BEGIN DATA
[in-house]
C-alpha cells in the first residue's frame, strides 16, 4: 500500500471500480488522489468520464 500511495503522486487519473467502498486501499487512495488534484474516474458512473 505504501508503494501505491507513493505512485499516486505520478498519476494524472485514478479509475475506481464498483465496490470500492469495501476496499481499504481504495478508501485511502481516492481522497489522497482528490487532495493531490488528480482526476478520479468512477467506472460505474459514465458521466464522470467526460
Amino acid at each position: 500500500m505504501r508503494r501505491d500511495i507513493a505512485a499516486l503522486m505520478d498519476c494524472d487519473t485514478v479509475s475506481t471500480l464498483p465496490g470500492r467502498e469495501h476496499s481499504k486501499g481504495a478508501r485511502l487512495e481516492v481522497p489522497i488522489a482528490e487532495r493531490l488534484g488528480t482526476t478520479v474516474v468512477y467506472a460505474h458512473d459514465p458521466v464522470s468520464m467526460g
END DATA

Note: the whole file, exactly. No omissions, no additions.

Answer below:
[in-house]
C-alpha cells in the first residue's frame, strides 16, 4: 500500500471500480488522489468520464 500511495503522486487519473467502498486501499487512495488534484474516474458512473 505504501508503494501505491507513493505512485499516486505520478498519476494524472485514478479509475475506481464498483465496490470500492469495501476496499481499504481504495478508501485511502481516492481522497489522497482528490487532495493531490488528480482526476478520479468512477467506472460505474459514465458521466464522470467526460
Amino acid at each position: 500500500m505504501r508503494r501505491d500511495i507513493a505512485a499516486l503522486m505520478d498519476c494524472d487519473t485514478v479509475s475506481t471500480l464498483p465496490g470500492r467502498e469495501h476496499s481499504k486501499g481504495a478508501r485511502l487512495e481516492v481522497p489522497i488522489a482528490e487532495r493531490l488534484g488528480t482526476t478520479v474516474v468512477y467506472a460505474h458512473d459514465p458521466v464522470s468520464m467526460g